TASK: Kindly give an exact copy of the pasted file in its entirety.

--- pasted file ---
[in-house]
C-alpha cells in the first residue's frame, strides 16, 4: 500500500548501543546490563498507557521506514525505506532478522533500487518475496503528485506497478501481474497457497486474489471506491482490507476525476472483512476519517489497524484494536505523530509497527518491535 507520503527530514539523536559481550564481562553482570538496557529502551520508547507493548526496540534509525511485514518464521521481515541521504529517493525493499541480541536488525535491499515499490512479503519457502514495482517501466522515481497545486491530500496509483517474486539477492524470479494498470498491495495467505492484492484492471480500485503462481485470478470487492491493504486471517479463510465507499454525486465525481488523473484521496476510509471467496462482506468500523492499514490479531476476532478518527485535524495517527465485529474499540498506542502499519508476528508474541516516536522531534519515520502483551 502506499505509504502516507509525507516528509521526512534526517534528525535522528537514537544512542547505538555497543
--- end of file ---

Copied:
[in-house]
C-alpha cells in the first residue's frame, strides 16, 4: 500500500548501543546490563498507557521506514525505506532478522533500487518475496503528485506497478501481474497457497486474489471506491482490507476525476472483512476519517489497524484494536505523530509497527518491535 507520503527530514539523536559481550564481562553482570538496557529502551520508547507493548526496540534509525511485514518464521521481515541521504529517493525493499541480541536488525535491499515499490512479503519457502514495482517501466522515481497545486491530500496509483517474486539477492524470479494498470498491495495467505492484492484492471480500485503462481485470478470487492491493504486471517479463510465507499454525486465525481488523473484521496476510509471467496462482506468500523492499514490479531476476532478518527485535524495517527465485529474499540498506542502499519508476528508474541516516536522531534519515520502483551 502506499505509504502516507509525507516528509521526512534526517534528525535522528537514537544512542547505538555497543